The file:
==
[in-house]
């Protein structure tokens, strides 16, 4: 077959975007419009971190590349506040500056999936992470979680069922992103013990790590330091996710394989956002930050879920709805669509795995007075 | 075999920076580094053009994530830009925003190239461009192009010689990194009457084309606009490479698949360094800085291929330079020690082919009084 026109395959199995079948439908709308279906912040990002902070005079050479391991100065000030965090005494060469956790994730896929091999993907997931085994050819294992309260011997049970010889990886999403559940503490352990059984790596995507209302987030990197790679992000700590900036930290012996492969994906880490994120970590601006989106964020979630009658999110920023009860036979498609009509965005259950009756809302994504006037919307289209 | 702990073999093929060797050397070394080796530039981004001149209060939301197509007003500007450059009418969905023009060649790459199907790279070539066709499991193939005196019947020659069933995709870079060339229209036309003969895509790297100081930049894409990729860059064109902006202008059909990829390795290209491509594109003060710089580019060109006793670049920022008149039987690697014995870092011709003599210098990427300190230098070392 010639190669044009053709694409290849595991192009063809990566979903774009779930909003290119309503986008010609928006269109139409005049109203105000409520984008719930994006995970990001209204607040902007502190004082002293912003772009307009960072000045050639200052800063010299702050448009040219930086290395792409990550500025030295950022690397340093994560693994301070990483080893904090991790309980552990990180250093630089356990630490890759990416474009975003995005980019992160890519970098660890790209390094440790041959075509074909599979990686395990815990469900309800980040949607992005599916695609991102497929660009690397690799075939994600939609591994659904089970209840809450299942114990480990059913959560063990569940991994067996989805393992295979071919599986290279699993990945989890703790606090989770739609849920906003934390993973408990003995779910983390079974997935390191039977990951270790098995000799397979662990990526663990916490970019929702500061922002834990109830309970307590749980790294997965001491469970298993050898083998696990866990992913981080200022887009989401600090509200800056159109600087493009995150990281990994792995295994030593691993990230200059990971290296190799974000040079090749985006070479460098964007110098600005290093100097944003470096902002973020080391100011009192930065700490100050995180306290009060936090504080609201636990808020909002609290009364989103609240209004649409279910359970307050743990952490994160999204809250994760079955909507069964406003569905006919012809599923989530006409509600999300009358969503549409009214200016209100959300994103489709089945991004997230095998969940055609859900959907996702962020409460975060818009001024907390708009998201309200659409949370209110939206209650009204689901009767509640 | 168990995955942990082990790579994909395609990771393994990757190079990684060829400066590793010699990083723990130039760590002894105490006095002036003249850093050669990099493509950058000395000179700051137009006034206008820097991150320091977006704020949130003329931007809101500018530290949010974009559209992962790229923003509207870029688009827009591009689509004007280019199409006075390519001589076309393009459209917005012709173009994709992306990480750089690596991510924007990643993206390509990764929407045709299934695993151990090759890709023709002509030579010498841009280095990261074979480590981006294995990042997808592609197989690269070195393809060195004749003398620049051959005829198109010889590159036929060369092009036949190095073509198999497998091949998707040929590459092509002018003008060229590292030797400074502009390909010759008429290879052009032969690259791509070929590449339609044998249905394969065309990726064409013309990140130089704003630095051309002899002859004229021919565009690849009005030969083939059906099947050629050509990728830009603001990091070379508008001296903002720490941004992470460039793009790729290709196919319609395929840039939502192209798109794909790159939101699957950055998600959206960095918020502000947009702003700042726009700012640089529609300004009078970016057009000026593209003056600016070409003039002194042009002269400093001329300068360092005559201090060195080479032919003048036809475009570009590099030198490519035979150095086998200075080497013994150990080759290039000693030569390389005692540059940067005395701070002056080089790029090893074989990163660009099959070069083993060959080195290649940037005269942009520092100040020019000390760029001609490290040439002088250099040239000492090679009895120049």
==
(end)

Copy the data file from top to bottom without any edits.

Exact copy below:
[in-house]
């Protein structure tokens, strides 16, 4: 077959975007419009971190590349506040500056999936992470979680069922992103013990790590330091996710394989956002930050879920709805669509795995007075 | 075999920076580094053009994530830009925003190239461009192009010689990194009457084309606009490479698949360094800085291929330079020690082919009084 026109395959199995079948439908709308279906912040990002902070005079050479391991100065000030965090005494060469956790994730896929091999993907997931085994050819294992309260011997049970010889990886999403559940503490352990059984790596995507209302987030990197790679992000700590900036930290012996492969994906880490994120970590601006989106964020979630009658999110920023009860036979498609009509965005259950009756809302994504006037919307289209 | 702990073999093929060797050397070394080796530039981004001149209060939301197509007003500007450059009418969905023009060649790459199907790279070539066709499991193939005196019947020659069933995709870079060339229209036309003969895509790297100081930049894409990729860059064109902006202008059909990829390795290209491509594109003060710089580019060109006793670049920022008149039987690697014995870092011709003599210098990427300190230098070392 010639190669044009053709694409290849595991192009063809990566979903774009779930909003290119309503986008010609928006269109139409005049109203105000409520984008719930994006995970990001209204607040902007502190004082002293912003772009307009960072000045050639200052800063010299702050448009040219930086290395792409990550500025030295950022690397340093994560693994301070990483080893904090991790309980552990990180250093630089356990630490890759990416474009975003995005980019992160890519970098660890790209390094440790041959075509074909599979990686395990815990469900309800980040949607992005599916695609991102497929660009690397690799075939994600939609591994659904089970209840809450299942114990480990059913959560063990569940991994067996989805393992295979071919599986290279699993990945989890703790606090989770739609849920906003934390993973408990003995779910983390079974997935390191039977990951270790098995000799397979662990990526663990916490970019929702500061922002834990109830309970307590749980790294997965001491469970298993050898083998696990866990992913981080200022887009989401600090509200800056159109600087493009995150990281990994792995295994030593691993990230200059990971290296190799974000040079090749985006070479460098964007110098600005290093100097944003470096902002973020080391100011009192930065700490100050995180306290009060936090504080609201636990808020909002609290009364989103609240209004649409279910359970307050743990952490994160999204809250994760079955909507069964406003569905006919012809599923989530006409509600999300009358969503549409009214200016209100959300994103489709089945991004997230095998969940055609859900959907996702962020409460975060818009001024907390708009998201309200659409949370209110939206209650009204689901009767509640 | 168990995955942990082990790579994909395609990771393994990757190079990684060829400066590793010699990083723990130039760590002894105490006095002036003249850093050669990099493509950058000395000179700051137009006034206008820097991150320091977006704020949130003329931007809101500018530290949010974009559209992962790229923003509207870029688009827009591009689509004007280019199409006075390519001589076309393009459209917005012709173009994709992306990480750089690596991510924007990643993206390509990764929407045709299934695993151990090759890709023709002509030579010498841009280095990261074979480590981006294995990042997808592609197989690269070195393809060195004749003398620049051959005829198109010889590159036929060369092009036949190095073509198999497998091949998707040929590459092509002018003008060229590292030797400074502009390909010759008429290879052009032969690259791509070929590449339609044998249905394969065309990726064409013309990140130089704003630095051309002899002859004229021919565009690849009005030969083939059906099947050629050509990728830009603001990091070379508008001296903002720490941004992470460039793009790729290709196919319609395929840039939502192209798109794909790159939101699957950055998600959206960095918020502000947009702003700042726009700012640089529609300004009078970016057009000026593209003056600016070409003039002194042009002269400093001329300068360092005559201090060195080479032919003048036809475009570009590099030198490519035979150095086998200075080497013994150990080759290039000693030569390389005692540059940067005395701070002056080089790029090893074989990163660009099959070069083993060959080195290649940037005269942009520092100040020019000390760029001609490290040439002088250099040239000492090679009895120049």